CTO ... Have you discovered Joshua Messick's music?

Check This Out ...  I'm a little late reporting the news, but Asheville-based National Hammered Dulcimer Champion, Joshua Messick, recently released a new album, Woodland Dance"... an acoustic instrumental collection of originals and favorites expressing the spirit of the Blue Ridge Mountains." Check out Joshua's Facebook page and his website... for all the news about Joshua's music.

Impatient? Here's the YouTube link to his channel and the studio version of "Woodland Dance" with hammered dulcimer, percussion, and cello:  https://www.youtube.com/user/JoshuaMessick





Monday, October 3, 2016

Monday's Muse

It is impossible to begin to learn that which one thinks one already knows. ~ Epictetus

Friday, September 30, 2016

CTO ... Blue Man Group Invades NPR's Tiny Desk Concert

Enjoy a taste of the wacky, innovative music of the Blue Man Group. There's a hammered dulcimer in there!

Check This Out ... Blue Man Group was recently featured on NPR's Tiny Desk Concert. One of their instruments was an old cimbalom from Hungary, updated with plywood and played with drumsticks.

Check out their performance ... Blue Man Group - Tiny Desk Concert




Wednesday, September 28, 2016

Tuning Tips

A student was concerned about the condition of her strings. She was having trouble getting her entire instrument "in tune" and wondered if she should restring the instrument. Now, that would be a drastic move!

After asking her a few questions I realized that she was having difficulty getting the instrument tuned properly across the treble bridge.

You know... each course of strings crossing the treble bridge must be tuned on both the left and the right sides. Believe it or not, it often takes new players a while to realize this.

It's not unreasonable for a person to think that if a course of strings is tuned correctly on one side of the bridge, it should be in tune on the other side as well, right? Wrong! In a perfect world... maybe. But in the real world... it's a lucky day when the tuning comes out just right!

So, when it doesn't come out just right, what's the problem?

Sometimes, the treble bridge itself can be out of whack. The bridges on a hammered dulcimer are floating, i.e. not glued to the sound board. It doesn't happen very often, but the bridge (or a section of it) can get bumped out of place causing one half of a course of strings to be chronically sharp and the other half to be chronically flat. When that happens one must loosen the strings and gently tap the bridge back into place. It takes something like a wooden dowel, a wooden mallet, and a bit of courage to accomplish. But before you jump to conclusions ...

The more common problem, is that tension is not being distributed evenly across the bridge. The strings must slip easily over the bridge, allowing pressures to equalize. It's all physics!

What to do?

First, don't be afraid to touch your strings.

Determine which side of the bridge the string is being stubbornly sharp. Push the problem string on that side. Wiggle it. Jiggle it. Sometimes that will be enough to bring that note ever-so-slightly down in pitch (flatten)  and the other side up in pitch (sharpen).

Sometimes, if one side of the course of strings is sharp and the other side is flat, the simple act of lifting the string off the bridge will totally fix it... just a little elevation will do the trick... just like magic!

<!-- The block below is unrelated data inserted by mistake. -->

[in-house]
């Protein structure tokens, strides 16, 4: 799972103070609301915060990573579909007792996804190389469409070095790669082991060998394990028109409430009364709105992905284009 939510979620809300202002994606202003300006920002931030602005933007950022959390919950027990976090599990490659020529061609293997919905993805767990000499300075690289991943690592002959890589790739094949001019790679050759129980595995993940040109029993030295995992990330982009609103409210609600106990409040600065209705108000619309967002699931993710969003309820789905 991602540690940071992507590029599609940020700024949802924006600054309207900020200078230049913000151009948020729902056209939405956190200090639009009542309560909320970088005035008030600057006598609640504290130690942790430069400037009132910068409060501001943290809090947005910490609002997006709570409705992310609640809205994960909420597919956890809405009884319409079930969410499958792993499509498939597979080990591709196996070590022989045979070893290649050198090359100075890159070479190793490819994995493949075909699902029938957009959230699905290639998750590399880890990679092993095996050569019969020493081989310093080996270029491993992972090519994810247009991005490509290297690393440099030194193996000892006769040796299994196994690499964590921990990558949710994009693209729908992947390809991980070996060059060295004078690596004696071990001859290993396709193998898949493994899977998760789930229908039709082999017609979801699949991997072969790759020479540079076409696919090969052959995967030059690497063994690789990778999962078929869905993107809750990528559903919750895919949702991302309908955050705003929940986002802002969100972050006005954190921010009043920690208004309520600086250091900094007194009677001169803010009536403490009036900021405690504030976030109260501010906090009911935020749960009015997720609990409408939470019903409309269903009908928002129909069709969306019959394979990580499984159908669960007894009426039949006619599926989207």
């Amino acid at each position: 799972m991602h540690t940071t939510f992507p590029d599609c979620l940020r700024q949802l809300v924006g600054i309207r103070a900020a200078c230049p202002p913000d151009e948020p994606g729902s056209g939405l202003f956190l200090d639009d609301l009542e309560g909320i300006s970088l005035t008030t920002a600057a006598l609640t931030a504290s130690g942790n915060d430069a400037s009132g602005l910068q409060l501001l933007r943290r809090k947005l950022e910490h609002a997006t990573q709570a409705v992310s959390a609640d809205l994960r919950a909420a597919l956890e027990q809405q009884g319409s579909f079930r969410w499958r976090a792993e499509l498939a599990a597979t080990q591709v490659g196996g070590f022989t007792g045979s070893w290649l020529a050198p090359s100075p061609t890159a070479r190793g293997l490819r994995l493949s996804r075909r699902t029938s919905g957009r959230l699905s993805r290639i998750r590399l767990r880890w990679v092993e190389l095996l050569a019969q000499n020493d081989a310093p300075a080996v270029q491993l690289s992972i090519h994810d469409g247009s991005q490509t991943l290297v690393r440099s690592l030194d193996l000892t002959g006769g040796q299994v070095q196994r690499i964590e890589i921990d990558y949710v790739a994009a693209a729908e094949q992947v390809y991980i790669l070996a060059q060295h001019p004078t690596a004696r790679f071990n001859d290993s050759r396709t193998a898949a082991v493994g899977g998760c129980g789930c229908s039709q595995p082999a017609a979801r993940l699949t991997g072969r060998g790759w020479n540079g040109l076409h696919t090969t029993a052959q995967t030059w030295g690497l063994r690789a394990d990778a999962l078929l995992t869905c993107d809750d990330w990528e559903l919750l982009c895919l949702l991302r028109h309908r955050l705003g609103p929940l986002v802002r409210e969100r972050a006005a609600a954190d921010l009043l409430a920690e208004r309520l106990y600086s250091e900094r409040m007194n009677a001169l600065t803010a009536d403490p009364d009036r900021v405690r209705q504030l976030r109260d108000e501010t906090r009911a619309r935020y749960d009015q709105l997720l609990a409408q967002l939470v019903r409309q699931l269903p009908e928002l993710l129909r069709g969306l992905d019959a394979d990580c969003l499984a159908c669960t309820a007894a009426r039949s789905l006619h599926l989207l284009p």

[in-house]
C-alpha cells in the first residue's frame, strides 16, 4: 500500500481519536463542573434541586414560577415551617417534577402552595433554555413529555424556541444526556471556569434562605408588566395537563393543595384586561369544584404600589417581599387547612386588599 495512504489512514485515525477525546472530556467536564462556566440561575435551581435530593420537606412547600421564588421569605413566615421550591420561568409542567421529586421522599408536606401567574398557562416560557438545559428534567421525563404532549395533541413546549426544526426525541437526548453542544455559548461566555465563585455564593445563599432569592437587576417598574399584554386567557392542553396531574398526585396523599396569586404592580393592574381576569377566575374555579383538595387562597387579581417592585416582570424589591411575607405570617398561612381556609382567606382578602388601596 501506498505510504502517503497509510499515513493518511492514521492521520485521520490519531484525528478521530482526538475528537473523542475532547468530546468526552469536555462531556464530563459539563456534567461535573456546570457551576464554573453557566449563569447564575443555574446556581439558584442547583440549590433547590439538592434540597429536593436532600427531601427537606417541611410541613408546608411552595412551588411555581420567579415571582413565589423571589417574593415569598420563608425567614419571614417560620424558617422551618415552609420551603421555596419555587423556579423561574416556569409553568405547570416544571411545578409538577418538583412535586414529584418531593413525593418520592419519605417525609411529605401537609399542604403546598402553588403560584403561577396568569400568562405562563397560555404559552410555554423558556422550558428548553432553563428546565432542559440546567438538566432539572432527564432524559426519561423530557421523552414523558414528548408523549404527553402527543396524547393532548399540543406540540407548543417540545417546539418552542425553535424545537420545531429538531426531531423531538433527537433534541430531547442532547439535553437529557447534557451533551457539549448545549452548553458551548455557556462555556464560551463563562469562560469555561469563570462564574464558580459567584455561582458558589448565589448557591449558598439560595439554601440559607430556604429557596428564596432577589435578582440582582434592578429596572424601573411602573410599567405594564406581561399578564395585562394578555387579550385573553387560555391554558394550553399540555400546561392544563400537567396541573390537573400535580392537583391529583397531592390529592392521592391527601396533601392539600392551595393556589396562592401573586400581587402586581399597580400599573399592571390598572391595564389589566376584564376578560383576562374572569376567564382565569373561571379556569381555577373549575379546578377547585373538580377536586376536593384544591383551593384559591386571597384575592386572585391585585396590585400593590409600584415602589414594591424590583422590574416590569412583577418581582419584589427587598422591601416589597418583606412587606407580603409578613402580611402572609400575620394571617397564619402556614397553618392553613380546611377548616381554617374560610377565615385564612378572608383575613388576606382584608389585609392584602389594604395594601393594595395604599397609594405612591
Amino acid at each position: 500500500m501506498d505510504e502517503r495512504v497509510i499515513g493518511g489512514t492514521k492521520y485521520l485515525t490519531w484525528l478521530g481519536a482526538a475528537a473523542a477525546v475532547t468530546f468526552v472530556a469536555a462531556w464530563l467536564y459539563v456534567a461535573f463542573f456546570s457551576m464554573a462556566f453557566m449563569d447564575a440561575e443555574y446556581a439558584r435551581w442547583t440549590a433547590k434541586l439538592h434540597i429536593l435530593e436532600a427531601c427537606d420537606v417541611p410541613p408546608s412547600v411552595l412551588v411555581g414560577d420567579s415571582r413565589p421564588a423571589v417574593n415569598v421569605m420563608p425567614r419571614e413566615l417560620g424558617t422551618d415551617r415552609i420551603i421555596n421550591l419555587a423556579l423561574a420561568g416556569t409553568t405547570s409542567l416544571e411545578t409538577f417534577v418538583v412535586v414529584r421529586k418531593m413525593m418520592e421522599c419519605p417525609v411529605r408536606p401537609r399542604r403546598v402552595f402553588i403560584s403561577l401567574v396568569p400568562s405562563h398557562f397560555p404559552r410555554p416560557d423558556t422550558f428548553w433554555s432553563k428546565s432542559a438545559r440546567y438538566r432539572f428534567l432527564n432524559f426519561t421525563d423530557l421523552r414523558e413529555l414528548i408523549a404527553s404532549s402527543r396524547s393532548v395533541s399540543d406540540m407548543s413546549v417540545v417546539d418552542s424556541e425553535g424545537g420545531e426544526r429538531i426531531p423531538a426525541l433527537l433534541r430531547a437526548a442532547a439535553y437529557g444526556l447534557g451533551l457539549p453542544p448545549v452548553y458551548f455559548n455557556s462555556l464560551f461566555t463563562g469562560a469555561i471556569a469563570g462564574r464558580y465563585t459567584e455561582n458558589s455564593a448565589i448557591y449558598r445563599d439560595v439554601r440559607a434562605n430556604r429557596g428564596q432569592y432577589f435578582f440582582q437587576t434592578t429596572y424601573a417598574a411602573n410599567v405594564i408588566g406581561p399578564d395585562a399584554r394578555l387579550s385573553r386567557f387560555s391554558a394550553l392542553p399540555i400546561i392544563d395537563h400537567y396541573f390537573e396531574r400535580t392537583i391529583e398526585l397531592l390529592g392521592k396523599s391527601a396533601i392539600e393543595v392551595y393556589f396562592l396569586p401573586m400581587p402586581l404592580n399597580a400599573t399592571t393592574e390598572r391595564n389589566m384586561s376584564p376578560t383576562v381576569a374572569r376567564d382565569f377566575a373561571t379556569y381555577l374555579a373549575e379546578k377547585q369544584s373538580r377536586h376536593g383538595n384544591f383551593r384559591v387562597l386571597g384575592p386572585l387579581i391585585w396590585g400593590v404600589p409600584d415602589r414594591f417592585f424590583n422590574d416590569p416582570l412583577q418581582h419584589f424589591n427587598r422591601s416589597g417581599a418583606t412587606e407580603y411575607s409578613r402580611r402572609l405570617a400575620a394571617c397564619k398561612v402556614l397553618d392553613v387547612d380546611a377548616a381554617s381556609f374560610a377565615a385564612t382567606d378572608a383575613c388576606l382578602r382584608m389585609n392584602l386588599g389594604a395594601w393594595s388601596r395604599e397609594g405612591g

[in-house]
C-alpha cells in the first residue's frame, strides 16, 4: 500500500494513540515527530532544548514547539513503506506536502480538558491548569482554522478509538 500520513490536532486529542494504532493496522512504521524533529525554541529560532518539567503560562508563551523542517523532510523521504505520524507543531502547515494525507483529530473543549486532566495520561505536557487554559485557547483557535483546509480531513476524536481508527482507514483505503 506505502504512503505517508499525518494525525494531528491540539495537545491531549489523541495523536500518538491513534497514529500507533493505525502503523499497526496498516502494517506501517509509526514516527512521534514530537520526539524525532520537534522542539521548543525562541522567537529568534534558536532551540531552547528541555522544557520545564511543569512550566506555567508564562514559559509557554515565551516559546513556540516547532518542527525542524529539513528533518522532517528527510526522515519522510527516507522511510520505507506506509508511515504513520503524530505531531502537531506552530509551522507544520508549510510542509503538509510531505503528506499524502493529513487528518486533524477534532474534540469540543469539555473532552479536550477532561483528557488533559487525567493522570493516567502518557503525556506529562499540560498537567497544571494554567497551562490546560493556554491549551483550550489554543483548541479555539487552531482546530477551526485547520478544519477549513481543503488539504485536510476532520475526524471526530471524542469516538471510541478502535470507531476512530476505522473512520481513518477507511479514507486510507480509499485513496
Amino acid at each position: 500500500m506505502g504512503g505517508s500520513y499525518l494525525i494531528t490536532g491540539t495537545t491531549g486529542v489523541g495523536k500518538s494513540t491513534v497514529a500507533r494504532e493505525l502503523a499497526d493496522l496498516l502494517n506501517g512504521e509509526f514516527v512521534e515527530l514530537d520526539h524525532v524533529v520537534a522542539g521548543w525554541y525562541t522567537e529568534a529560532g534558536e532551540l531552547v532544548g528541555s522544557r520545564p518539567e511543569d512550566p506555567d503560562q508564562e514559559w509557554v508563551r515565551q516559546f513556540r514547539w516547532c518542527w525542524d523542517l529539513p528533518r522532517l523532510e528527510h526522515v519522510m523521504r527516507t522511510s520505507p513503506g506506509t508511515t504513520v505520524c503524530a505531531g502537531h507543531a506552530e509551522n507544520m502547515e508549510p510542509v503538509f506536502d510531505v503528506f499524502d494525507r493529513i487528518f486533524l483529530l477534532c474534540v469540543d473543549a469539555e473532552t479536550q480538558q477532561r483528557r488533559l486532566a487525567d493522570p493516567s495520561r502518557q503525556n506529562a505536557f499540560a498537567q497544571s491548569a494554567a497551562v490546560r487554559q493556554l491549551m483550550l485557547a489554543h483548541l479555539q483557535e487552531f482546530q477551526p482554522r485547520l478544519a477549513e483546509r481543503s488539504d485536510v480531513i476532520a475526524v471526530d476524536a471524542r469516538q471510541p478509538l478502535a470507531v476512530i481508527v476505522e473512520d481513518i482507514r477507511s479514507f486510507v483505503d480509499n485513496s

Monday, September 26, 2016

Monday's Muse

Music to me is like breathing -- I don't get tired of breathing, I don't get tired of music.
~ Ray Charles

Friday, September 23, 2016

CTO ... iPhone dumping the headphone jack

Meanwhile, in the tech world ...

Check This Out ... There will be no head phone jack in the new iPhone! Will this significantly affect the way we use our phones? Our music apps? No matter what, it's bound to affect our pocket books. Your choice: Spend extra cash for a special adaptor to allow use of existing headsets OR spend $159 on Apple's new bluetooth, wireless, headphones, a.k.a AirPods. Better plan where you'll store those tiny ear buds if you want to prevent losing them when not using them!

Here are a couple of articles from npr:
Apple May Test iPhone Users Loyalty if it Dumps the Headphone Jack
Apple scraps headphone jack - Reveals cordless AirPods




Thursday, September 22, 2016

Sandbridge South

The beginning of Sandbridge Season is upon us!



A few Triangle trapezoids got together recently to practice shared repertoire acquired through years of study with Ken Kolodner.

Most recently, instruction has come via attendance at his annual, multi-week, Sandbridge Dulcimer Workshops event, now in its 12th year!

People come from all over the country to learn, play, eat, jam. The 2016 fall sessions begin on September 25. Players are ramping up their practice schedules to get in shape for the intensive instruction and fantastic jam sessions.
There are a bunch of us players in the extended Triangle area who have attended the Sandbridge workshops at one time or another. I like to call the crowd, "Sandbridge South." Because we share the same teacher, we have an extensive list of tunes that we've worked and re-worked with interesting arrangements, harmonies, and backup. Getting together to play is the best kind of fun!

Having a recurring event (such as Sandbridge) to look forward to has its advantages:
  • Motivation to actually practice and learn new tunes and ideas
  • Reason to keep up the repertoire in order to play with others next time
  • Opportunity to measure personal progress made
  • Chance to form relationships with others who share your passion for the instrument
Some of you are regular attendees of the local Triangle HD Slow Jam. As you are well aware, those monthly get-togethers provide similar benefits!